GPS III SV03 receives operational acceptance

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A Falcon 9 launch vehicle carrying GPS III SV 03 lifts off from Space Launch Complex - 40 at Cape Canaveral Air Force Station, Fla., June 30, 2020. The first-stage booster of SpaceX’s Falcon 9 Launch Vehicle was successfully recovered approximately 20 minutes after liftoff by the company’s autonomous drone ship. This launch marks the first NSSL mission where a launch provider has attempted to recovered flight hardware. SV03 will join the current GPS constellation comprised of 31-operational spacecraft, and will be the 22nd military code-capable satellite added to the fleet. (SpaceX photograph)
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The U.S. Space Force and the Space and the Missile Systems Center achieved another major Global Positioning System milestone on July 27, 2020, when the GPS III Space Vehicle (SV) 03 received USSF’s Operational Acceptance approval.

The GPS III satellites are the newest generation built by Lockheed Martin that provide precise positioning, navigation and timing information with three times better accuracy, and up to eight times improved anti-jamming capability than previous generations of GPS satellites. This marks the third GPS III satellite to receive operational acceptance in less than a year.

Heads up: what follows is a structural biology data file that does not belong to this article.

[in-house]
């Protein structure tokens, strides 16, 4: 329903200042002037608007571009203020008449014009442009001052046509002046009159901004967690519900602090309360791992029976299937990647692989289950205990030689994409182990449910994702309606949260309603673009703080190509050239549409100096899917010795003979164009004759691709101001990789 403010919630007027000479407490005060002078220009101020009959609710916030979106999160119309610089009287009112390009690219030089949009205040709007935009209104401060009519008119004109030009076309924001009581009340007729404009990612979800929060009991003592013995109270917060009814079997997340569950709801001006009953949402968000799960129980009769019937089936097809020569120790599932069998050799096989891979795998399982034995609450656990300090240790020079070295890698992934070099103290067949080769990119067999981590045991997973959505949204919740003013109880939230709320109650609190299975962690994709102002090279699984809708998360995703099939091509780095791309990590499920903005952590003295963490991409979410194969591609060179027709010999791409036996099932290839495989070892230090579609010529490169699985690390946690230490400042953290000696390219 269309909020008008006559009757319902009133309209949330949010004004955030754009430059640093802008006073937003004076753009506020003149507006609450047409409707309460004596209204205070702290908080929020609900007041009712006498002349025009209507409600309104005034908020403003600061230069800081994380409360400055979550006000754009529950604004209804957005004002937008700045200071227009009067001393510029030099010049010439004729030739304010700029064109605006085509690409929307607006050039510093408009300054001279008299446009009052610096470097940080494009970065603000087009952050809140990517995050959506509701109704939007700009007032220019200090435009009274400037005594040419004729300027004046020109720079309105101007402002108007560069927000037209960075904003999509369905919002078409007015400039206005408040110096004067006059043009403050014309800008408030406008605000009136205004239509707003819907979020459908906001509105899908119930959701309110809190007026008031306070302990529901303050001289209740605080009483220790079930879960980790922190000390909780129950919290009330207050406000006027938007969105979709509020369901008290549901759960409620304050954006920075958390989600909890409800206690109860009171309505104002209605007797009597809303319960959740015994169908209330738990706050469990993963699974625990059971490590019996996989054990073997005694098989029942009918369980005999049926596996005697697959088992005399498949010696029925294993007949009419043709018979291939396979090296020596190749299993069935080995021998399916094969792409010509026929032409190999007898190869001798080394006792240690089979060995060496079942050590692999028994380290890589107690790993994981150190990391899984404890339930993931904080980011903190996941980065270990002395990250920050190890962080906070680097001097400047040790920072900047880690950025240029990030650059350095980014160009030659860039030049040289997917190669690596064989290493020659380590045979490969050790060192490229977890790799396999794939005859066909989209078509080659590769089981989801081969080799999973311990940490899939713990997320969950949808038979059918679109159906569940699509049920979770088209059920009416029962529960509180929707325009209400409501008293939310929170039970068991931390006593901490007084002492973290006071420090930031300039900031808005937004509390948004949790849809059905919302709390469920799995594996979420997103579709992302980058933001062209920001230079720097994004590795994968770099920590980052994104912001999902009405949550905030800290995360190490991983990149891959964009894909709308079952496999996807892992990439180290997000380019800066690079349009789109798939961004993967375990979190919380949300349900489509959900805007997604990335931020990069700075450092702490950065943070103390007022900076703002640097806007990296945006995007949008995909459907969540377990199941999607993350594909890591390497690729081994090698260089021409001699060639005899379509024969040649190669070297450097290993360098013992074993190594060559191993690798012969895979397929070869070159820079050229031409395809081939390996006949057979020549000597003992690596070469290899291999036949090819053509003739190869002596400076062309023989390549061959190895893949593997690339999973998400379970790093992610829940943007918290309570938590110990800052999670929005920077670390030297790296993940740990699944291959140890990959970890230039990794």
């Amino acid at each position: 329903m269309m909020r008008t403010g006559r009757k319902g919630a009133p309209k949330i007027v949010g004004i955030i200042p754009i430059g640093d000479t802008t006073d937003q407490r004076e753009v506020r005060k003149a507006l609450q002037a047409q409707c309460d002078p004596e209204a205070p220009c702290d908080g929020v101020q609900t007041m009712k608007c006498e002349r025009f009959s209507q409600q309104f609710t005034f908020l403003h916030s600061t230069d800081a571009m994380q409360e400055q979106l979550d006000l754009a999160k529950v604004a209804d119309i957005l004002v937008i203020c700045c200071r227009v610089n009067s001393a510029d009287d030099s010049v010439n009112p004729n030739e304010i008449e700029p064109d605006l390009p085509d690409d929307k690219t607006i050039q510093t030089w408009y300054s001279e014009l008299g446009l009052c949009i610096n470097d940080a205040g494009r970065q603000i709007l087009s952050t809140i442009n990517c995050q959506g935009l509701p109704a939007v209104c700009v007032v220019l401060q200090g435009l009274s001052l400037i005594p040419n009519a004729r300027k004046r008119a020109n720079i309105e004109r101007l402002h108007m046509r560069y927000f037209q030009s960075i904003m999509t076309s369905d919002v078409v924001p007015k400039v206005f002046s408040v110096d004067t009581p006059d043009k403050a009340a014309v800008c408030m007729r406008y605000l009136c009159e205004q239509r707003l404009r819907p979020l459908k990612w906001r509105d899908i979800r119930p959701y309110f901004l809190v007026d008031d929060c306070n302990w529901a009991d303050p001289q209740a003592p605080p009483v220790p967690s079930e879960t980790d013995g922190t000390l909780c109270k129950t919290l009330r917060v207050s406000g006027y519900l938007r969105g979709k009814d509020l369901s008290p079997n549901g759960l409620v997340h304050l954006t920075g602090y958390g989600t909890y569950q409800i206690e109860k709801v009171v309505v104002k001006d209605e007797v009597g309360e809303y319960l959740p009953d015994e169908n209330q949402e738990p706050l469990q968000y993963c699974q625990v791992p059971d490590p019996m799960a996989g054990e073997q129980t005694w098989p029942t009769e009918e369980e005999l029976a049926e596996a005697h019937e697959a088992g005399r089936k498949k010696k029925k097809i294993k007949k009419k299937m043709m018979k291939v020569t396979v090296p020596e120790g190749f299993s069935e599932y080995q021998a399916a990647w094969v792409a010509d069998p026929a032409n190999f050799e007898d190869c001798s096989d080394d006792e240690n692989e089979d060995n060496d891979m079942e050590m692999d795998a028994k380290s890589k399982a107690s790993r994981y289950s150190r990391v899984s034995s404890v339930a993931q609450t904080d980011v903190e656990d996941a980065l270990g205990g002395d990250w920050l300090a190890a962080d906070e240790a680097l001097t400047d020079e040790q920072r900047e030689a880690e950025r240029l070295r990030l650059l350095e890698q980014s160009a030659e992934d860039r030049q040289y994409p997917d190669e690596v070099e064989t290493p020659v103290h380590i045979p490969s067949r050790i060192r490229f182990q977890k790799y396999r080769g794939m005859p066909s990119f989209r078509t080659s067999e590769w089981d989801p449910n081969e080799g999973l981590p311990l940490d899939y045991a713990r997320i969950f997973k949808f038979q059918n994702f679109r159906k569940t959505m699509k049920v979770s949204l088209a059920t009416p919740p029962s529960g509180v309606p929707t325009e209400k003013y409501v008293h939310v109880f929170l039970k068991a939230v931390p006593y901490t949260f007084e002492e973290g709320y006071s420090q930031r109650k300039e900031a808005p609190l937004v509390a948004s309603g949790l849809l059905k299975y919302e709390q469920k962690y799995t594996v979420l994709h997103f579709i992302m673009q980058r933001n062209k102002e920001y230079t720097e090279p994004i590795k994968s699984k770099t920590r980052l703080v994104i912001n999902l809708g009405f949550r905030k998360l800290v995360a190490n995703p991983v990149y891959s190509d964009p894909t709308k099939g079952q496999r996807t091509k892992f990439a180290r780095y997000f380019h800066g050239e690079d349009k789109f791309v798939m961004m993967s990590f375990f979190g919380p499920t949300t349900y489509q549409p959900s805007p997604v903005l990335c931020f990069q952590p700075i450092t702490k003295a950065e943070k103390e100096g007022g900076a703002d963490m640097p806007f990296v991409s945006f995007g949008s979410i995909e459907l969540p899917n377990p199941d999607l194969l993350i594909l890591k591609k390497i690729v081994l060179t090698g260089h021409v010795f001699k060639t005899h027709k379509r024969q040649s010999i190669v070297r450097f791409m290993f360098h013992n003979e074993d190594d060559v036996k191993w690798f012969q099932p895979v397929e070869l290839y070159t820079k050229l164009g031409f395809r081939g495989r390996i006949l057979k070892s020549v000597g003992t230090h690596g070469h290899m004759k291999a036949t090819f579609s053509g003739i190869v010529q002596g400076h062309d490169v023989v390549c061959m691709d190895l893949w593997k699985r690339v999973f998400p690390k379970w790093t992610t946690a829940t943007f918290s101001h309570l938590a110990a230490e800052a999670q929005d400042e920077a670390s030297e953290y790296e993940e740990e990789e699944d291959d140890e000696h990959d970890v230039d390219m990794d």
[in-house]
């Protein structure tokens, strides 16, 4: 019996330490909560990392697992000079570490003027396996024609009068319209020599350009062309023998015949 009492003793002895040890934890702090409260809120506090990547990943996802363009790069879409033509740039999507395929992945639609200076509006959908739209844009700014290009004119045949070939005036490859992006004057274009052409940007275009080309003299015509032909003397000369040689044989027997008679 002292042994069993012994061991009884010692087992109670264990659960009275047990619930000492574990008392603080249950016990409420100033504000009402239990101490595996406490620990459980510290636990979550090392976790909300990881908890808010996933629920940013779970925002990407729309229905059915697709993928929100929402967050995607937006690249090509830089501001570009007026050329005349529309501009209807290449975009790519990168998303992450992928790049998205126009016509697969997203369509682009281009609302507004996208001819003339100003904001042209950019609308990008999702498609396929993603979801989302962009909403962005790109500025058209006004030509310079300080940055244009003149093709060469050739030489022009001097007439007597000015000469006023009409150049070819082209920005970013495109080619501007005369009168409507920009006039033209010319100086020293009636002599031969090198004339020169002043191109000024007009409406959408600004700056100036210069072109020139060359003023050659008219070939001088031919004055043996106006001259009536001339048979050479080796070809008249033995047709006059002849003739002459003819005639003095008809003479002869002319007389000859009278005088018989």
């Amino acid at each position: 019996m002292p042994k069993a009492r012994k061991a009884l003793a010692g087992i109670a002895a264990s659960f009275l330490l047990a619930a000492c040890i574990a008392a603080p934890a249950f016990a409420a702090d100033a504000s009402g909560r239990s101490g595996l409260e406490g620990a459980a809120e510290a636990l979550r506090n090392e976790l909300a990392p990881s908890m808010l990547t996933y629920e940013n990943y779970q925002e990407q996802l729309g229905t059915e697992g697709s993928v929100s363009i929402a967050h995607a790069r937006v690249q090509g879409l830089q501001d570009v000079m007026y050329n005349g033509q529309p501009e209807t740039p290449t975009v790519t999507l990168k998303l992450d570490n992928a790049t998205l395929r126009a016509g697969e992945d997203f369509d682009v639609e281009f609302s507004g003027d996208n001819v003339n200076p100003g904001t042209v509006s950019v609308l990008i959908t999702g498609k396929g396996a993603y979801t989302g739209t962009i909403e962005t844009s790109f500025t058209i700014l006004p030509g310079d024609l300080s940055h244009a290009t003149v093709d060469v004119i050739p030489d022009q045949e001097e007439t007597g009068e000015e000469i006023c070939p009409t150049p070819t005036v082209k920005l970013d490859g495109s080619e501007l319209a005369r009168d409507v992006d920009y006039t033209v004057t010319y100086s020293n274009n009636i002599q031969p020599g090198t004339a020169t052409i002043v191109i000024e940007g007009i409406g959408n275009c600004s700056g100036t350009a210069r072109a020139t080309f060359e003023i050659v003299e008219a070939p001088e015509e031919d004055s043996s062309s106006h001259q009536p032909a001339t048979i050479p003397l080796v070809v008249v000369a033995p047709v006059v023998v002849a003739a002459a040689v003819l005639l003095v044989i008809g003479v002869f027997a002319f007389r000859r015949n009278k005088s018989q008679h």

SV03 was launched on June 30 and was the second National Security Space Launch mission launched on a SpaceX Falcon 9 rocket.  This was the first NSSL mission where a Launch Service Provider recovered a booster, with SpaceX successfully recovering the first stage and fairings as part of the launch. The GPS III SV03 mission was dedicated to Col. Thomas G. Falzarano, 21st Space Wing commander, who passed away in May.

“We are adding GPS warfighter capability and resiliency with each new GPS III satellite. The on-boarding of GPS III SV03 enables our first use of cross link commanding capability for assured nuclear detection. With the GPS III SV03 addition to the constellation, our modernized signals capable satellites increases to 22 vehicles. This results in nearly a fully capable Military-Code constellation, which our space warfighters will operate to deliver expanded capabilities to the joint force.” said Lt. Col. Michael Schriever, 2nd Space Operations Squadron commander.

The U.S. Space Forces’ Space and Missile Systems Center, located at Los Angeles Air Force Base, Calif., is the center of excellence for developing, acquiring and delivering military space systems. Its portfolio includes the Global Positioning System, military satellite communications, defense meteorological satellites, space launch and range systems, satellite control networks, space based infrared systems, and space situational awareness capabilities.
 
 
 


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